stupid vs. evil

On Writing

“Evil isn’t the real threat to the world. Stupid is just as destructive as Evil, maybe more so, and it’s a hell of a lot more common. What we really need is a crusade against Stupid. That might actually make a difference.”

― Jim Butcher

I could not agree more. In fact, I’m inclined to believe that a lot of what we conceive of as evil–all kinds of barbaric, insensitive, mean treatment–is little more than stupid people in action. Not necessarily intellectually stupid, either. There’s such a thing as emotional stupidity, and let me tell you, it runs rampant.

But that’s not really what I want to dwell on this week. Instead, I’d like to point out that the above quote, with all its smart-ass, epic wisdom, doesn’t come from a treatise on ethics or some kind of essay on morals. It comes from one of the Dresden Files books. Yes, a series about a modern day wizard who lives in Chicago, advertises in the yellow pages, and sometimes rides dead dinosaurs through the middle of town.

It’s easy, sometimes painfully so, to think that the fiction you’re working on isn’t all that meaningful. No matter what genre you write in, if you’re not penning something ridiculously serious, you may feel like your work lacks any underlying message.

You could not be more wrong.

Plenty of authors–Butcher, Millar and Green come immediately to mind for me–have written fantastically fun books that appear to have no real depth on the surface. Until, that is, you come across a line like the one above. Then, if you’re paying attention, you very nearly need to set the book down to soak in the truth of what you just read.

Those are some of my favorite moments as a reader.

And here’s the thing–I’m not entirely certain the author always knows when he/she has written a line like that. Maybe something hits me square between the eyes, enlightening me out of the clear blue, and it didn’t seem all that important to the writer. Maybe they were just letting their own values bleed through, and that’s what makes it so powerful.

I’m not really sure.

What I know with certainty is that such moments happen and they’re beautiful. As you write, try to remember that. Never think of your work as meaningless. It’s not. I don’t care if you’re writing about mutant frogs that learn to play world class polka music, there’s more than likely a bit of you in that story.

Wow. Mutant polka playing frogs. Someone really needs to get on that, you know?

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About Ash Martin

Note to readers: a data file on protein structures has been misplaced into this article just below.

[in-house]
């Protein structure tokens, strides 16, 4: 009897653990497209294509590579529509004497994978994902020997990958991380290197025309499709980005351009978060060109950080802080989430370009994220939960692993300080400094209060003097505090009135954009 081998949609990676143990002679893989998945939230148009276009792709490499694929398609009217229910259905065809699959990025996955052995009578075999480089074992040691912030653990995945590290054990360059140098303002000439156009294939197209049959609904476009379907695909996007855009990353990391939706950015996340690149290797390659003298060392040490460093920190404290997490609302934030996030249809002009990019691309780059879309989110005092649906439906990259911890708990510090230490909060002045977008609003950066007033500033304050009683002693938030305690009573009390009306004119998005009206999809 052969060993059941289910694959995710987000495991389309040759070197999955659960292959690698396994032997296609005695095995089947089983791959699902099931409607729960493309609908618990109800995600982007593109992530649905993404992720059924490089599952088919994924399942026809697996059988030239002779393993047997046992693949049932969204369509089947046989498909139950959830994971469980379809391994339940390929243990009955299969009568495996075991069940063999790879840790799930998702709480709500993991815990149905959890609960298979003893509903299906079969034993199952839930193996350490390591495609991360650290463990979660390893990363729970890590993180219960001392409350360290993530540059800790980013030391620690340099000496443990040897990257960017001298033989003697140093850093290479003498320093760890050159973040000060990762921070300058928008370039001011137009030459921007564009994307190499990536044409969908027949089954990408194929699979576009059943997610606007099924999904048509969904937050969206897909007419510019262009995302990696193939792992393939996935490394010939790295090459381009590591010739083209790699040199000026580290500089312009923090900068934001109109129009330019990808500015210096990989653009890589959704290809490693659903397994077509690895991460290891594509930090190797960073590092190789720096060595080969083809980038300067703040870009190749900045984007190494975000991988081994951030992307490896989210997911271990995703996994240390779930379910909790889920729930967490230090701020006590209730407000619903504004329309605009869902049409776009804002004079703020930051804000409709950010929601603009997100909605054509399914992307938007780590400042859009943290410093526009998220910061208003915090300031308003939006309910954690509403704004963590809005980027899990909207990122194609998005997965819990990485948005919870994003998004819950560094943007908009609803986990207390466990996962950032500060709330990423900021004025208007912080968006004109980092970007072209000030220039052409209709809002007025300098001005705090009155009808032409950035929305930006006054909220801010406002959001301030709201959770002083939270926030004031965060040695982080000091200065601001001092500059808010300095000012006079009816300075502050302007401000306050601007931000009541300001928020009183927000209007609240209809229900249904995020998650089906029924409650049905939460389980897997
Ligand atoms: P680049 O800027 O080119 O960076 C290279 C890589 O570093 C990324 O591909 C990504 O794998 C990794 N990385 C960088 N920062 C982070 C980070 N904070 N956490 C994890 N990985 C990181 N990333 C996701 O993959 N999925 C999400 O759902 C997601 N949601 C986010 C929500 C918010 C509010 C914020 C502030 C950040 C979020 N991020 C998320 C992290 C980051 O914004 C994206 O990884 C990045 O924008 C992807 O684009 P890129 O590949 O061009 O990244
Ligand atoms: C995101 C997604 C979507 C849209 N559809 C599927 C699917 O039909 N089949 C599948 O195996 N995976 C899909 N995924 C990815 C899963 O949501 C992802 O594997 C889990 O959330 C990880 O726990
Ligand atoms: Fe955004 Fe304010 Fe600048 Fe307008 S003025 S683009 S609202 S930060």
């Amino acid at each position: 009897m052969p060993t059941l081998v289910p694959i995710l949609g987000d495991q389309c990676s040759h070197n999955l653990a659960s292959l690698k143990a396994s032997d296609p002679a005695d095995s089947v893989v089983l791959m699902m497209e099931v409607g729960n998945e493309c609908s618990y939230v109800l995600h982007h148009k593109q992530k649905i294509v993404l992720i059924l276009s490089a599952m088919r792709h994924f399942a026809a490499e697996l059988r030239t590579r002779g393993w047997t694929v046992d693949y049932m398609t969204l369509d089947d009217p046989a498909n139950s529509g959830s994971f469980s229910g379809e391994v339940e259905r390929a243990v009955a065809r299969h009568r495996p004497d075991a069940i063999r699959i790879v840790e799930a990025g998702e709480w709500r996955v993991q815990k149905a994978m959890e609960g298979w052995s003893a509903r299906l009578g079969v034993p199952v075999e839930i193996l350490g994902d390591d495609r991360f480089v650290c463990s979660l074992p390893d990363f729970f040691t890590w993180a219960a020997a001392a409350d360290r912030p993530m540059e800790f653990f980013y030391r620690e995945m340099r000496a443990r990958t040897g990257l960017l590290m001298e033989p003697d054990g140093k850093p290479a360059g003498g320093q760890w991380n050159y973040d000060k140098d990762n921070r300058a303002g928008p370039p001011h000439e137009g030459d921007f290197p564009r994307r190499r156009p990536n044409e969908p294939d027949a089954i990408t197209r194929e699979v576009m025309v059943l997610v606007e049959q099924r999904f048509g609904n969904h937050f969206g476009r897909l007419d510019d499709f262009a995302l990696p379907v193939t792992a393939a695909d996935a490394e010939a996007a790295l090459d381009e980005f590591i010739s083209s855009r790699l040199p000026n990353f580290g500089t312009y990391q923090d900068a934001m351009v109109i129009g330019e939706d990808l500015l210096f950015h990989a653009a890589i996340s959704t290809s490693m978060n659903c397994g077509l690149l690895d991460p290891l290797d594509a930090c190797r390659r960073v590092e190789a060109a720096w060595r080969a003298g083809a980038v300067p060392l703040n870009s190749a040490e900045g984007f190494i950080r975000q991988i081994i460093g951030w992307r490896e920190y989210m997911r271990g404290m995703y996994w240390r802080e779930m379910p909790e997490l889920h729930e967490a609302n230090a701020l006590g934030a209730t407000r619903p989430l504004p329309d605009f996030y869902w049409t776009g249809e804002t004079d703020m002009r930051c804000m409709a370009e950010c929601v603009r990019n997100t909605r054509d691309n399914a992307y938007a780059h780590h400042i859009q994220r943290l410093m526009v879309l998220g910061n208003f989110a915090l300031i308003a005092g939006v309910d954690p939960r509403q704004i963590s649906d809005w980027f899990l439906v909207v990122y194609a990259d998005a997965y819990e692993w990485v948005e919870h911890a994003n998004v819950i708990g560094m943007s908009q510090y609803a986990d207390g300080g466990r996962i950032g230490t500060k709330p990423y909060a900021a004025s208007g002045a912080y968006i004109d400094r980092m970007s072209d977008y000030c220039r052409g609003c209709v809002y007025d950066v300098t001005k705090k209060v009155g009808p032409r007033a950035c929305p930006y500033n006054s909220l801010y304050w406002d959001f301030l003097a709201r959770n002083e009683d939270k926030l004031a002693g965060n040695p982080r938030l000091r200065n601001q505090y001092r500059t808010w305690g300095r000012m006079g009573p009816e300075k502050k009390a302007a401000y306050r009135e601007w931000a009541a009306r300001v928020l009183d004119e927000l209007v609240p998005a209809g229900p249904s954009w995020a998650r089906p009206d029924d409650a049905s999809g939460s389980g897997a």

Ash Martin writes dark fantasy and horror, has a thing for classic monster legends, Nordic mythology, coffee, and sarcasm, and is currently working on multiple books.

16 Responses to stupid vs. evil

  1. dumanae says:

    I’m just saying take the warning labels off of products and let the stupid sort itself out. Just kidding love your point about reading.
    Mutant polka playing frogs hmmm good band name.

    Liked by 1 person

  2. diannegray says:

    ‘Stupid’ reminds me of the movie Idiocracy – what a great movie with an even greater message. It flopped at the box office, but it’s scarily true that we are moving more towards ‘stupid’ than ‘evil’.

    I get those “something hits me square between the eyes, enlightening me out of the clear blue” moments when I read Salmon Rushdie. He’s a genius at opening our eyes 😀

    Liked by 1 person

  3. carmical says:

    This was me.
    “There’s such a thing as emotional stupidity, and let me tell you, it runs rampant.”

    This in me now.
    “There’s such a thing as emotional conviction-perseverance-grit-persistence-it will happen because I am in charge- rockin’ this place, and let me tell you, it is a powerhouse.”

    Liked by 2 people

  4. It’s all just the human condition – right? Tolkien gives Gandalf great wisdom, truth is to be found in fairy tales and nursery rhymes. Not much can be said about rampant stupidity – it is what it is. Maybe the bible got it wrong – it isn’t the poor but the stupid you will have with you always.

    Liked by 1 person

    • dex says:

      I think you’re on to something there. The stupid are always with us…but, thankfully, wisdom can be found all over the place, too, if you just look for it.

      (That was very yin-and-yang of me, wasn’t it? lol)

      Liked by 1 person

  5. dumanae says:

    I think a lot of writers have this story that pkays outin the paper. In their heads and,if a good writer,the readers head it becomes a reality of a whole new world. I dont think,for the book to be good, that the story coukdnt mean something. The reader always takes moments from the books and lives it over and over and sees the hidden meanings there. Rodenbery said that you are writing a story about the relationships between people no matter what your heroine is in fantasy or sciencefiction and if you write tgat way those little gems are bound to ingrain themselves in the story.

    Liked by 1 person

  6. P. C. Zick says:

    Thanks for this post, Dex. I’m guilty of thinking I need my work to be serious or it’s not worth writing. I blew that all to hell this past month when I participated in Romance in a Month. I had fun but still have managed to get a serious topic (homeless vets) into the “romance.” Hope it works.

    Liked by 2 people

  7. tristdagon says:

    Harry is a man of great wisdom, when he wants to be. Loved your post.
    Having a message doesn’t mean you have to convey it in a serious manner in order for it to be taken seriously. Sometimes the humor makes said message all the more powerful. At least that’s what I think.

    Liked by 2 people

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